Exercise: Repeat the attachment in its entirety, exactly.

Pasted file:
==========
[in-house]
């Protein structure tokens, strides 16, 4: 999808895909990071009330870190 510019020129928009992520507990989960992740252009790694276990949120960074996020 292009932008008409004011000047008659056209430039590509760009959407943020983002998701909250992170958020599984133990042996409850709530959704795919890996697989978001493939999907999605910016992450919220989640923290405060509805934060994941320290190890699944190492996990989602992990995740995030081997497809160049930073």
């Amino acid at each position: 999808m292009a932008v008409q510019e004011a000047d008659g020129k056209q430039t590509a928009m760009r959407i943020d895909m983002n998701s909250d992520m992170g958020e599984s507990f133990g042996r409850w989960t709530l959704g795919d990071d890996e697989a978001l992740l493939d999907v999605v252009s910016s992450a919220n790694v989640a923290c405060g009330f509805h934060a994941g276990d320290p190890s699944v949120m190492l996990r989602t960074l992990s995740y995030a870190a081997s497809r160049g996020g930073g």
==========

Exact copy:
[in-house]
């Protein structure tokens, strides 16, 4: 999808895909990071009330870190 510019020129928009992520507990989960992740252009790694276990949120960074996020 292009932008008409004011000047008659056209430039590509760009959407943020983002998701909250992170958020599984133990042996409850709530959704795919890996697989978001493939999907999605910016992450919220989640923290405060509805934060994941320290190890699944190492996990989602992990995740995030081997497809160049930073």
């Amino acid at each position: 999808m292009a932008v008409q510019e004011a000047d008659g020129k056209q430039t590509a928009m760009r959407i943020d895909m983002n998701s909250d992520m992170g958020e599984s507990f133990g042996r409850w989960t709530l959704g795919d990071d890996e697989a978001l992740l493939d999907v999605v252009s910016s992450a919220n790694v989640a923290c405060g009330f509805h934060a994941g276990d320290p190890s699944v949120m190492l996990r989602t960074l992990s995740y995030a870190a081997s497809r160049g996020g930073g």